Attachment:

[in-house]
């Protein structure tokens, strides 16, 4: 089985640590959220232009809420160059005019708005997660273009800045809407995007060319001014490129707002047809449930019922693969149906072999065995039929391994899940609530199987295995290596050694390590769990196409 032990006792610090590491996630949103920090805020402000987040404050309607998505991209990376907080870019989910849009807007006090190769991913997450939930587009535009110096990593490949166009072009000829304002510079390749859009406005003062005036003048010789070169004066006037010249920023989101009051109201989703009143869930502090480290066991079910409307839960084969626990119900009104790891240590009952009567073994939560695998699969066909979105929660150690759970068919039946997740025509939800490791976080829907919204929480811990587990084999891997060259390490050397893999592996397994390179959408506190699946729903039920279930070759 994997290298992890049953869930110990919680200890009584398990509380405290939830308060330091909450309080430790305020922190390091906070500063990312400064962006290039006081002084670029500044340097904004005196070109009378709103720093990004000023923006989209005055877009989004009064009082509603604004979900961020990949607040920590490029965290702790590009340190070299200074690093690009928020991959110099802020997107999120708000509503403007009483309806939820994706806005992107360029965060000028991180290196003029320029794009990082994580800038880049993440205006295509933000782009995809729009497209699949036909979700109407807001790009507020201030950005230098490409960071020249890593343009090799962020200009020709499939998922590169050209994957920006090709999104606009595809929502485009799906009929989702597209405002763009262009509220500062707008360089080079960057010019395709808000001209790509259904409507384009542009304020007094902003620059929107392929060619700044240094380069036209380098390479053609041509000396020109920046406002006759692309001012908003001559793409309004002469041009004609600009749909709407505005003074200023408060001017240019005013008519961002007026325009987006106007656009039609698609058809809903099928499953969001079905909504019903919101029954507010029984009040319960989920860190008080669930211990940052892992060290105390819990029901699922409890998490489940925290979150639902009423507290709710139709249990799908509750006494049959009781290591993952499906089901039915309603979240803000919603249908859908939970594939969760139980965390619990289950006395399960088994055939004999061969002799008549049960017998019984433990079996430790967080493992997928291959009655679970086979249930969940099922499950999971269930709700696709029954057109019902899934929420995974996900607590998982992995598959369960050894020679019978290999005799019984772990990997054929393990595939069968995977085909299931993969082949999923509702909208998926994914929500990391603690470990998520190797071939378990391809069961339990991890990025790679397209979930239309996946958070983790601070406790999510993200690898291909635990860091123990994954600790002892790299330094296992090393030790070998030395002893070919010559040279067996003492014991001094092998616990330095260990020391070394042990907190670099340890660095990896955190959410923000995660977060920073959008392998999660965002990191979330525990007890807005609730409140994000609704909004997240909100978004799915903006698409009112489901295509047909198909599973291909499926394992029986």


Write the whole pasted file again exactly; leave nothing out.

[in-house]
């Protein structure tokens, strides 16, 4: 089985640590959220232009809420160059005019708005997660273009800045809407995007060319001014490129707002047809449930019922693969149906072999065995039929391994899940609530199987295995290596050694390590769990196409 032990006792610090590491996630949103920090805020402000987040404050309607998505991209990376907080870019989910849009807007006090190769991913997450939930587009535009110096990593490949166009072009000829304002510079390749859009406005003062005036003048010789070169004066006037010249920023989101009051109201989703009143869930502090480290066991079910409307839960084969626990119900009104790891240590009952009567073994939560695998699969066909979105929660150690759970068919039946997740025509939800490791976080829907919204929480811990587990084999891997060259390490050397893999592996397994390179959408506190699946729903039920279930070759 994997290298992890049953869930110990919680200890009584398990509380405290939830308060330091909450309080430790305020922190390091906070500063990312400064962006290039006081002084670029500044340097904004005196070109009378709103720093990004000023923006989209005055877009989004009064009082509603604004979900961020990949607040920590490029965290702790590009340190070299200074690093690009928020991959110099802020997107999120708000509503403007009483309806939820994706806005992107360029965060000028991180290196003029320029794009990082994580800038880049993440205006295509933000782009995809729009497209699949036909979700109407807001790009507020201030950005230098490409960071020249890593343009090799962020200009020709499939998922590169050209994957920006090709999104606009595809929502485009799906009929989702597209405002763009262009509220500062707008360089080079960057010019395709808000001209790509259904409507384009542009304020007094902003620059929107392929060619700044240094380069036209380098390479053609041509000396020109920046406002006759692309001012908003001559793409309004002469041009004609600009749909709407505005003074200023408060001017240019005013008519961002007026325009987006106007656009039609698609058809809903099928499953969001079905909504019903919101029954507010029984009040319960989920860190008080669930211990940052892992060290105390819990029901699922409890998490489940925290979150639902009423507290709710139709249990799908509750006494049959009781290591993952499906089901039915309603979240803000919603249908859908939970594939969760139980965390619990289950006395399960088994055939004999061969002799008549049960017998019984433990079996430790967080493992997928291959009655679970086979249930969940099922499950999971269930709700696709029954057109019902899934929420995974996900607590998982992995598959369960050894020679019978290999005799019984772990990997054929393990595939069968995977085909299931993969082949999923509702909208998926994914929500990391603690470990998520190797071939378990391809069961339990991890990025790679397209979930239309996946958070983790601070406790999510993200690898291909635990860091123990994954600790002892790299330094296992090393030790070998030395002893070919010559040279067996003492014991001094092998616990330095260990020391070394042990907190670099340890660095990896955190959410923000995660977060920073959008392998999660965002990191979330525990007890807005609730409140994000609704909004997240909100978004799915903006698409009112489901295509047909198909599973291909499926394992029986």